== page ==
Wednesday, April 29, 2009

Terrorist threat may be growing in Somalia

Various media outlets like MSNBC are carrying an AP report that has a number of informed sources saying there is evidence that Islamist militants are filtering into Somalia from the border region of Afghanistan and Pakistan and elsewhere in southwest Asia. The head of Africa Command, U.S. general William "Kip" Ward, tells AP that, "There is a level of activity that is troubling, disturbing," adding that, "When you have these vast spaces that are just not governed it provides a haven for support activities, for training to occur."

The number of foreign fighters who may now be in East Africa is thought to total just two or three dozen, but their arrival could herald the start of a new facet in the global war on terror. The idea that Somalia could become the new Afghanistan in East Africa, so to speak, has been discussed for some time. However, as the BBC's Rob Watson wrote last May, there are a number of fundamental differences between the two countries, not the least of which is the opposition that many Somalis have to extremist Islamist groups like al-Shabaab, as well as to foreign fighters arriving there.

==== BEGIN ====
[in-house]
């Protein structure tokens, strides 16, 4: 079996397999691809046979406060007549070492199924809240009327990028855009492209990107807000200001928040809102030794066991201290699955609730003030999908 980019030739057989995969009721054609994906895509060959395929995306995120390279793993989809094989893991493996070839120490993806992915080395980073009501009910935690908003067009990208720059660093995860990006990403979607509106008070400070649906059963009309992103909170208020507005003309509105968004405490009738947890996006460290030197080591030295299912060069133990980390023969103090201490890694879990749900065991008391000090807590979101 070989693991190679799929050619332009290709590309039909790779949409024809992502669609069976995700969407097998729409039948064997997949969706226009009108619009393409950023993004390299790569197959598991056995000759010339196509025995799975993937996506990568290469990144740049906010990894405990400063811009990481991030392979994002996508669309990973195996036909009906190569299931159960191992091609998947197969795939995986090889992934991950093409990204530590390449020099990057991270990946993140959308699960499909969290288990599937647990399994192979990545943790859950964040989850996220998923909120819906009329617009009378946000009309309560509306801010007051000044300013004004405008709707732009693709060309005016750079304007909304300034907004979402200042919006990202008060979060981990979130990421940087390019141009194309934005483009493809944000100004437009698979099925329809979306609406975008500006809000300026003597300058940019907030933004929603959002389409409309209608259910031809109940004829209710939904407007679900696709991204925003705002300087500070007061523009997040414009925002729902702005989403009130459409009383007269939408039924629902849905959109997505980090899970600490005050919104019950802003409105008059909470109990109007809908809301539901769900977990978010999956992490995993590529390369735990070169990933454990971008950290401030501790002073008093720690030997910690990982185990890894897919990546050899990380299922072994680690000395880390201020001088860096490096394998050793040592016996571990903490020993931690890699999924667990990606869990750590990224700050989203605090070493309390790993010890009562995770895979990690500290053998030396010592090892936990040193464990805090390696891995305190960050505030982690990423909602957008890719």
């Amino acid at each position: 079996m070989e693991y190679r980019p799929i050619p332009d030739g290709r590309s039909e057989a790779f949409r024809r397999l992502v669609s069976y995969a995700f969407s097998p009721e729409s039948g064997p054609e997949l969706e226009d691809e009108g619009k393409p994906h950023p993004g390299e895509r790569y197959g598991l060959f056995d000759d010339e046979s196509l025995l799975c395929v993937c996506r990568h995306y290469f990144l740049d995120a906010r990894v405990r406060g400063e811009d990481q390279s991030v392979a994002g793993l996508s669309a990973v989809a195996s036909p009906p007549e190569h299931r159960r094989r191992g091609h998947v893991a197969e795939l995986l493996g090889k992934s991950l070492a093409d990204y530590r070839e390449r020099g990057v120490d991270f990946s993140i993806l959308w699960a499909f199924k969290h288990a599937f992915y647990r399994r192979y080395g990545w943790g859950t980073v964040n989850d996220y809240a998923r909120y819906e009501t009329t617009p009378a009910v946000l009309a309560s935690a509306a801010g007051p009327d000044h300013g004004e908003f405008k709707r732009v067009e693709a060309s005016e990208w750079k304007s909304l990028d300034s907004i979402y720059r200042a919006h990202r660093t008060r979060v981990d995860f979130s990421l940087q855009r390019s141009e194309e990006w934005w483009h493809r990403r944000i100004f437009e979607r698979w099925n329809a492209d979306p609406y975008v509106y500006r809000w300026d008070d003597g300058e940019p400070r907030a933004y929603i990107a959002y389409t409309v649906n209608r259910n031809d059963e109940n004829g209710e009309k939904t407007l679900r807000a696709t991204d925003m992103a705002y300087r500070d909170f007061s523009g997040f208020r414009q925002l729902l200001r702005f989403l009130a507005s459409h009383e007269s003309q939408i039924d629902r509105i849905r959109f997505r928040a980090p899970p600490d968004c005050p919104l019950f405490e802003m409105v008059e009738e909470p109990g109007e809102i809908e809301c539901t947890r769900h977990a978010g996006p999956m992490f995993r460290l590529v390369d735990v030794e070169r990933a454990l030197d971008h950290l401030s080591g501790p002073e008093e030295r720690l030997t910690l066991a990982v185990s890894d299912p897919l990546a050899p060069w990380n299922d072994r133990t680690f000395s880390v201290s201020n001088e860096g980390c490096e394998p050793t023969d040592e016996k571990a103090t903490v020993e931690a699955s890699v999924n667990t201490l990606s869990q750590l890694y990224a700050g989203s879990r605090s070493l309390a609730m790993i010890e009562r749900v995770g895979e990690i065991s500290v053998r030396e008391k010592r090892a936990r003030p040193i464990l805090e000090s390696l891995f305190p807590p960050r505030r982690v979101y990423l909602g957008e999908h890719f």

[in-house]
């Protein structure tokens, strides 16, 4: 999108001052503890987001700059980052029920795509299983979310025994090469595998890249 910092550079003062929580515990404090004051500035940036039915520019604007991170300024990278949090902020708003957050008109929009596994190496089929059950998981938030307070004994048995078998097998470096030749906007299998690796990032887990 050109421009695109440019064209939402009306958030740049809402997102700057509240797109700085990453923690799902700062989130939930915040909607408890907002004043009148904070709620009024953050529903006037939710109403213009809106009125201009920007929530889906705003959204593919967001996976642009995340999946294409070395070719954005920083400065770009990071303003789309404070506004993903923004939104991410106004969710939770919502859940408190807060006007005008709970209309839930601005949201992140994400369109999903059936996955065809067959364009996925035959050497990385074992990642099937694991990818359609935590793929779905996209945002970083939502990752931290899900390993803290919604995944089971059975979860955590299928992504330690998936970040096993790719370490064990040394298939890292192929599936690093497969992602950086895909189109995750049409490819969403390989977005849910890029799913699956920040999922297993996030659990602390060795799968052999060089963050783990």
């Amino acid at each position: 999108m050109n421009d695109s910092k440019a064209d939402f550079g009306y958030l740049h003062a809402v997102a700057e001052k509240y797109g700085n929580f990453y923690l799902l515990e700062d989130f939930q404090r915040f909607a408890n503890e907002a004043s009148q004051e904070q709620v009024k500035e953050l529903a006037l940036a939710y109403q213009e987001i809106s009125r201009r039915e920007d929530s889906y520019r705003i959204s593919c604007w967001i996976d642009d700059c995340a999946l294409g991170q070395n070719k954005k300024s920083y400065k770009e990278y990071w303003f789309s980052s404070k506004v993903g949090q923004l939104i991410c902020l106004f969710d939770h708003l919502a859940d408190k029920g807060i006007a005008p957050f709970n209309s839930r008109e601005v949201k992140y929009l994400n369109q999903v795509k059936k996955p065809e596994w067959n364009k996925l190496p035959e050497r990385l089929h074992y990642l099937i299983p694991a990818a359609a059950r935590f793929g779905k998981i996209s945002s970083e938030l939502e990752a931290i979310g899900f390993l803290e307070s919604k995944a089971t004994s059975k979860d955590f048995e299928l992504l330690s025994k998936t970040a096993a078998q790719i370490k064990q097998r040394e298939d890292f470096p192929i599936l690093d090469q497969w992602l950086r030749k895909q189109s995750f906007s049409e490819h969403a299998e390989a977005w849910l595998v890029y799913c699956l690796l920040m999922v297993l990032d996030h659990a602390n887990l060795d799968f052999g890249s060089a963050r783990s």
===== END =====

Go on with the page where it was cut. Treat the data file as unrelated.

Nevertheless, al-Shabaab appears willing to work with outsiders, such as al-Qaeda, in order to further their efforts to gain political control over larger parts of Somalia. If the news that foreign fighters are already in the country are true, this certainly adds another layer of complexity to the threats that Somalia poses to us.

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